Last night at about 9PM my son, Prince Lemon, sent me this on facebook:
9:05 PM UPDATE: Reports are coming in of trees down all over Grant co., West Virginia (around Petersburg) – due east of D.C.- as storms get closer. Time of arrival 10 p.m. to midnight.
8:30 PM UPDATE: Storms are now racing into eastern West Virginia and west central Virginia (Staunton and Harrisonburg) where severe thunderstorm warnings are in effect. So far, the storms have not weakened appreciably. More than 800,000 customers without power from northwest Indiana through West Virgnia according to Twitter feed @emgis. An 88 mph wind gust was clocked at White Sulphur Springs, WV.
@capitalweather DC: charge portable devices NOW. We are staring at mass outage potential.
Hmm. I checked a weather map and there was a green blob with some yellow in it headed our way. It didn’t look very bad to me.
I went to bed kind of early, and I sort of heard some wind and saw some lightning behind my closed eyelids, and I knew the power went out. Yesterday was 100 degrees, so without the air conditioning the house was hot. I got up in the middle of the night to go downstairs to sleep where it was cooler. Then at 5:30am the dog woke me up (I’m dog sitting my boss’s dog) and he wanted to go out, so I opened the back door and saw this:
That tree was standing up before I went to bed. I went back in and tried to sleep a little more, then I had to get up and take a closer look.
Luckily it feel diagonally and not into my house.
The whole root ball came out of the ground and destroyed the fence.
There is a big puddle under the root ball.
It looks like a gate, but it’s not a gate. Well, it is now.
And one of my beautiful tomato plants was sheered right off of the topsy turvy planter. It was just starting to get little tomatoes on it too.
I decided to head to the trail to run, but it was hard to get there with all of the trees down.
This is my street, this tree was only blocking half of the street.
But a little farther on, and I had to turn around. Couldn’t get past this one.
Finally got outside the neighborhood, and found trees blocking the roads.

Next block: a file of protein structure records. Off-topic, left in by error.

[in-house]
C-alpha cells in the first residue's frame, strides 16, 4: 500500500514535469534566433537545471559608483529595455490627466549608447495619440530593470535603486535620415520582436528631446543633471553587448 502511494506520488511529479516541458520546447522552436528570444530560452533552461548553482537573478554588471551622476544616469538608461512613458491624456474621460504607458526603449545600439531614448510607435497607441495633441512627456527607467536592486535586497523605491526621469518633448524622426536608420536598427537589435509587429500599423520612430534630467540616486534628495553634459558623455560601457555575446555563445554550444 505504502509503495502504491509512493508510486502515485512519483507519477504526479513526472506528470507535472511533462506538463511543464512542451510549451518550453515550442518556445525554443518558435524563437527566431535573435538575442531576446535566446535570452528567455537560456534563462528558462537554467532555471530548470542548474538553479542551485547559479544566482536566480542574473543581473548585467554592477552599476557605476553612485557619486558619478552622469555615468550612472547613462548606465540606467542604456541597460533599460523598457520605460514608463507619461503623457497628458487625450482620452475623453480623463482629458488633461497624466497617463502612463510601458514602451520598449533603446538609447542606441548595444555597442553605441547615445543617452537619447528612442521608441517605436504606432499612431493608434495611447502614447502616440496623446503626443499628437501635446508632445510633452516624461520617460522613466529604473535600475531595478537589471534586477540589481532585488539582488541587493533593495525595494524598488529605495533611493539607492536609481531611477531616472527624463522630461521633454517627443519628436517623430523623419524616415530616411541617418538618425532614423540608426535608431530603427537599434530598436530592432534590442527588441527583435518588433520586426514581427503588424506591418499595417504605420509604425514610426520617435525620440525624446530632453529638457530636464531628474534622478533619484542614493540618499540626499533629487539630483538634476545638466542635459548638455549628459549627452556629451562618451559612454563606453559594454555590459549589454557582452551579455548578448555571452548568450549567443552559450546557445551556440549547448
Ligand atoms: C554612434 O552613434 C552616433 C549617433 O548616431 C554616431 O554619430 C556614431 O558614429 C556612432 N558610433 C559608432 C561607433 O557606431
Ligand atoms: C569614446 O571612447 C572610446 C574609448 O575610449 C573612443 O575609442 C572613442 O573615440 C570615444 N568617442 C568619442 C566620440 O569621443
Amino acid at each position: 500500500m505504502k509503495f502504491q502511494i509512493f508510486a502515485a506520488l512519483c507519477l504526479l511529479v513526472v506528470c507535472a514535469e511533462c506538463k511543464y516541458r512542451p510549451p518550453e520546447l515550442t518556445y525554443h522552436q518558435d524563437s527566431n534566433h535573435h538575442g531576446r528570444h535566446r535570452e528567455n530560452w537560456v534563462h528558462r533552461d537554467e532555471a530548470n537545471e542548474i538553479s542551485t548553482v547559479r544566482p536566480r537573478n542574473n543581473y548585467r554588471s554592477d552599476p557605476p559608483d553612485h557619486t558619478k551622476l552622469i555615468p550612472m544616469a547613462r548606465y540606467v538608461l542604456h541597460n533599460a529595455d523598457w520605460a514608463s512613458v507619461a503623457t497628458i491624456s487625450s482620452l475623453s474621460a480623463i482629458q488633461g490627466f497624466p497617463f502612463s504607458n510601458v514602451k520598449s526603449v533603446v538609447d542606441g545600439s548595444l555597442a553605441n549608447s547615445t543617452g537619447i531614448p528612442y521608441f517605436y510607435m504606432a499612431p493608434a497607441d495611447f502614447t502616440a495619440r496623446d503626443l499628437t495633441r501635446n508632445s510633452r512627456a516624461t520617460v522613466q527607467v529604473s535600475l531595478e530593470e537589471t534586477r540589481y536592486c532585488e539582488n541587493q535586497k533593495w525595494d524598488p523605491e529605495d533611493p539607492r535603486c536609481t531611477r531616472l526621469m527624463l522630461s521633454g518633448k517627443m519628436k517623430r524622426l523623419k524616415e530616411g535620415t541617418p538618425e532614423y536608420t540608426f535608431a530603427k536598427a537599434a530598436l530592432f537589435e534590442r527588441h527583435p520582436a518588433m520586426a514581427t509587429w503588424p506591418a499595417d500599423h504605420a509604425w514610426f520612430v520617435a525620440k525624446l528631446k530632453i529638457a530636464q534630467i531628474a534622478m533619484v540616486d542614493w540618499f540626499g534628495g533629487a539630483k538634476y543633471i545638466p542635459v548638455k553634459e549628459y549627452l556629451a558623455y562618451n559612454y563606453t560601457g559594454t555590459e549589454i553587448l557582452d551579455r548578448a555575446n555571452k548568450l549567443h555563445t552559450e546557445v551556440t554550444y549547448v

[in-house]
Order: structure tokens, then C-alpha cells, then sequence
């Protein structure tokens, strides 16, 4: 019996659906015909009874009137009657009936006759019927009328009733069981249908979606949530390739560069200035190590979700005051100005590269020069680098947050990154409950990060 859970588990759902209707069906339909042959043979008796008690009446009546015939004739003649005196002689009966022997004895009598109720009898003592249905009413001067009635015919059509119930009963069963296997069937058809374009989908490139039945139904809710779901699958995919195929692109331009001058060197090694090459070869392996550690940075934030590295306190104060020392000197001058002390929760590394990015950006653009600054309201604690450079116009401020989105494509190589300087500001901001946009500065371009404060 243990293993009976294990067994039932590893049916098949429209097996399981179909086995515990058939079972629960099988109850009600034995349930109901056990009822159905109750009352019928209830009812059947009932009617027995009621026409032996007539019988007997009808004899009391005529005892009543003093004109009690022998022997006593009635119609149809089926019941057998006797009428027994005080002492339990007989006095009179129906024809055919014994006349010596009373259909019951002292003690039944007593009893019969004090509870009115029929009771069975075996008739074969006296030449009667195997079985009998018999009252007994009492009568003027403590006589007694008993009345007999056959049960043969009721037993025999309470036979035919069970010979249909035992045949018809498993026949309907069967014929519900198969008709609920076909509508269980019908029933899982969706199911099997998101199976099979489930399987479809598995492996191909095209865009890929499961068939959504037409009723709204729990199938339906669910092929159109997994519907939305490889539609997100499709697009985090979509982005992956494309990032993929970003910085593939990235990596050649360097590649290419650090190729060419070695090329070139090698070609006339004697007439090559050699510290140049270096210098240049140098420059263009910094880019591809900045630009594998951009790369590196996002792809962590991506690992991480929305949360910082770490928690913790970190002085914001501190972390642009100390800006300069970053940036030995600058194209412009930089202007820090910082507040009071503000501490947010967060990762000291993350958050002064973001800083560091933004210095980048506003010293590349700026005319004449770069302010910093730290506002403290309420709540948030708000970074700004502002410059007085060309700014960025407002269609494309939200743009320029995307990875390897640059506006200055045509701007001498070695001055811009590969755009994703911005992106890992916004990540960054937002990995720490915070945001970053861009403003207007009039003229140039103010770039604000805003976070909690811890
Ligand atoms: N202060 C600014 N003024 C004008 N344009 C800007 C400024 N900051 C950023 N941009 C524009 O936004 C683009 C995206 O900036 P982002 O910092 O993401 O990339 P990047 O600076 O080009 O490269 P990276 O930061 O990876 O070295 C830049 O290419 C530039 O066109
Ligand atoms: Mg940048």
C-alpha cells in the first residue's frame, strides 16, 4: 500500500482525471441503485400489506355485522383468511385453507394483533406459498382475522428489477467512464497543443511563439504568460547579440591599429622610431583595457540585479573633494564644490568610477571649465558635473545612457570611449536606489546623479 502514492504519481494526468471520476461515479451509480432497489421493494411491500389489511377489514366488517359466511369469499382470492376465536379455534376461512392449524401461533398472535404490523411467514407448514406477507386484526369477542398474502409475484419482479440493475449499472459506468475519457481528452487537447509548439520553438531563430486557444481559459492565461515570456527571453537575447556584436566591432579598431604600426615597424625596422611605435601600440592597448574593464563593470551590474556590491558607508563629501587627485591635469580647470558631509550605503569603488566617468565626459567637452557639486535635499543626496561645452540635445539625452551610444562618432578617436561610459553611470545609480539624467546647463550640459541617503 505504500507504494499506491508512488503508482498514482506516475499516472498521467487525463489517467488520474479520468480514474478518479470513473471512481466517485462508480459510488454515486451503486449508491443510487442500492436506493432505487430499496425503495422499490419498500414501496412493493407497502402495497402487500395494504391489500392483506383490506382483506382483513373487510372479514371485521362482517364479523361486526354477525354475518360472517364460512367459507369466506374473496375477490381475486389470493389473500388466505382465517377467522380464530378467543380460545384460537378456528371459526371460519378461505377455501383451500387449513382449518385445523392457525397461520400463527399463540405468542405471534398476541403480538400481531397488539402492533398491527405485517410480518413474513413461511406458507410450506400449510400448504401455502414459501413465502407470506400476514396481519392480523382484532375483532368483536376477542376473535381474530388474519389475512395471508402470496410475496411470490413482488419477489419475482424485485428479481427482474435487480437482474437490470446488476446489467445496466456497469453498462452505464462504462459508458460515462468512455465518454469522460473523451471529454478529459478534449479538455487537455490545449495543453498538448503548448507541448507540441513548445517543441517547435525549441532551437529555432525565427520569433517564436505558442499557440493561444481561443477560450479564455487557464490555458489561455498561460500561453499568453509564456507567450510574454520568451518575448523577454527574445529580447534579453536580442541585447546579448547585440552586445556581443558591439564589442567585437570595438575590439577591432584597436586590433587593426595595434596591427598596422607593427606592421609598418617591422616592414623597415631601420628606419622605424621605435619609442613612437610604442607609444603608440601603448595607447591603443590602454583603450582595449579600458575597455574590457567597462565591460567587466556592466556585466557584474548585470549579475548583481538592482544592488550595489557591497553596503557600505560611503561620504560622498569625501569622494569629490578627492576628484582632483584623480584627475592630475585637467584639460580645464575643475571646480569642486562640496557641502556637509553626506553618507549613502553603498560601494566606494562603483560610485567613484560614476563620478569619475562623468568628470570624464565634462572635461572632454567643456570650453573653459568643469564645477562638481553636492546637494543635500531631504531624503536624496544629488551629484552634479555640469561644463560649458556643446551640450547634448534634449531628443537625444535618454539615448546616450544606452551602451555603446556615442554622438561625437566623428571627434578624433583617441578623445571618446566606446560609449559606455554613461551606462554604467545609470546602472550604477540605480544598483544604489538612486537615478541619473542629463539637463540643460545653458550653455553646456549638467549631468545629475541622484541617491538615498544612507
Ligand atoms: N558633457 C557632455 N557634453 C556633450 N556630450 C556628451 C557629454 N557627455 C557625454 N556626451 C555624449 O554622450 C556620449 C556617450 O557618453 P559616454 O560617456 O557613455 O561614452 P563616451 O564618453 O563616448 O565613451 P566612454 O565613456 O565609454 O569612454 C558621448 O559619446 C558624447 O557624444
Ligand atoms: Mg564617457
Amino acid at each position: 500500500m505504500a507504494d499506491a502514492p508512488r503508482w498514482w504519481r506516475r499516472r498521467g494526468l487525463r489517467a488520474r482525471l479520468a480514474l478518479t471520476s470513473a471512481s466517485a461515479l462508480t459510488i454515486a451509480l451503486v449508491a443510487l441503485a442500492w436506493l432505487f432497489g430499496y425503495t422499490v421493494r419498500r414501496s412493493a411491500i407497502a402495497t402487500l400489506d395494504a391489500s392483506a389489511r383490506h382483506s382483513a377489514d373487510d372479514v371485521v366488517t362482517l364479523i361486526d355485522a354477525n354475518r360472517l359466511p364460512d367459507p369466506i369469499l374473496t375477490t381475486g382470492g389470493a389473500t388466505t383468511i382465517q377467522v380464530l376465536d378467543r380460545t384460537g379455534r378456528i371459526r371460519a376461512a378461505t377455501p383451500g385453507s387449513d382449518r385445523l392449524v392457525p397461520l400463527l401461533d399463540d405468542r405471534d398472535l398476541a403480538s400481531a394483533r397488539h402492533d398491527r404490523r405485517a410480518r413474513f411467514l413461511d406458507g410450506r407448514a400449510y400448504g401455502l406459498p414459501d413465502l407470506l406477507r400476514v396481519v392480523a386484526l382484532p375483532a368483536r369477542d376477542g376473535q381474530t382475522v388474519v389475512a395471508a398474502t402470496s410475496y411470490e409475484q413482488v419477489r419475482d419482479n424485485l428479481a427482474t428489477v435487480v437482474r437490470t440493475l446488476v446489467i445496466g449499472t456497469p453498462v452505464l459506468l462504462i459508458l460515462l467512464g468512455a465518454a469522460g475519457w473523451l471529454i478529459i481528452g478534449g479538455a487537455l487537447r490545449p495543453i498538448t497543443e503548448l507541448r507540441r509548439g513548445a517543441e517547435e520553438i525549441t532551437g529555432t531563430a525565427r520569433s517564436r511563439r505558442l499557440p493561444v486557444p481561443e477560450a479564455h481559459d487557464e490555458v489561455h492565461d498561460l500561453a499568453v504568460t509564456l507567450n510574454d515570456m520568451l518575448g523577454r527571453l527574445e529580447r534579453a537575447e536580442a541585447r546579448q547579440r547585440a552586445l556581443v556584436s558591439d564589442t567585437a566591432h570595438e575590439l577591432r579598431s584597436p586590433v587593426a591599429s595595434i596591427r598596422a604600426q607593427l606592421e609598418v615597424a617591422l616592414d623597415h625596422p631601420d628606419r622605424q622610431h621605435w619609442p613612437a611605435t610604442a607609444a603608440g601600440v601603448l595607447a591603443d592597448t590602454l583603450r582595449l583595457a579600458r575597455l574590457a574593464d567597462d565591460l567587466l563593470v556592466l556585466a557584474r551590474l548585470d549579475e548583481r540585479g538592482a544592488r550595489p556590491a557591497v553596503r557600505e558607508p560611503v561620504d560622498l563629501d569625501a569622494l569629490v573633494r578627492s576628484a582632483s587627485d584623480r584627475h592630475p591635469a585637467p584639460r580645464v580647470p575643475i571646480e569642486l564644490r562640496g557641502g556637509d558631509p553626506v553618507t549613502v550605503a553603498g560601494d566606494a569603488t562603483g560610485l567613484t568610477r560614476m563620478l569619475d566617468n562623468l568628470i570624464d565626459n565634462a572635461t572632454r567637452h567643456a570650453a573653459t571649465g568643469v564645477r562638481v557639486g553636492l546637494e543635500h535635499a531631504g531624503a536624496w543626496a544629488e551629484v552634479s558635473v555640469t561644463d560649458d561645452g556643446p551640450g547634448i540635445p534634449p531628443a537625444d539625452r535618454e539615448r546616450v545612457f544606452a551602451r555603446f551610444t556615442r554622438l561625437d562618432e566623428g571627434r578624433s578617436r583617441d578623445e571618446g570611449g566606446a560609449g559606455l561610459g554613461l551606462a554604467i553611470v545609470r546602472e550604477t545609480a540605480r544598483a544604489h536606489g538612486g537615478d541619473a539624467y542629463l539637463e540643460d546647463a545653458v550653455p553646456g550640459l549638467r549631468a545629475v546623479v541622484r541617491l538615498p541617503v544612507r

And wires down.
I got here, and had to turn around again.
I finally got to the road that leads to the trail, and there were lots of kids and a few adults with hacksaws clearing the road.
They did a great job. Turns out they are boy scouts and they were camping in tents outside when the storm hit. Trees were falling everywhere and they were huddled in their tents, although I think some went into their van. They are on a one week bike trip from Pittsburgh to DC, and they had 17 miles to go. I think this last 17 miles could be tough for them.
More wires down.
There were trees down all over the trail, so I only did 5 miles roundtrip. I got tired of crawling over and under trees and branches and limbs.
They are saying power could be out for a week, and it is 100 degrees here today. I have been spending the day at a friend’s house and I might sleep here too. This seems to happen every summer, but this is the worst I have ever seen, including ice storms, hurricanes and blizzards. One million customers are without power.
The storm moved 600 miles in 10 hours. That is 60 miles an hour. And we are supposed to get another one tonight. It was a “derecho” which according to the Weather Channel is:
Derechoes are large clusters of thunderstorms that produce widespread wind damage, usually as a result of one or more curved lines of thunderstorms known as bow echoes. The word in the Spanish language means “straight” and these windstorms leave wide, long swaths of straight-line wind damage. These winds can be as strong as 50 to 100 mph (or higher)!
An ordinary thunderstorm produces a swath of damaging winds usually only a mile or two wide and a few miles long, but derechoes can produce damage swaths tens of miles wide and several hundred miles long.
According to Dr. Forbes, because of the widespread nature of the winds in a derecho, the impact is somewhat like that of a landfalling hurricane, and affects a much greater area than most tornadoes. The extensive swath of downed trees and power lines causes a major cleanup and restoration effort that takes days to weeks and often requires relief workers to come in from other states to aid in these efforts.
Having a storm warning didn’t help in this case!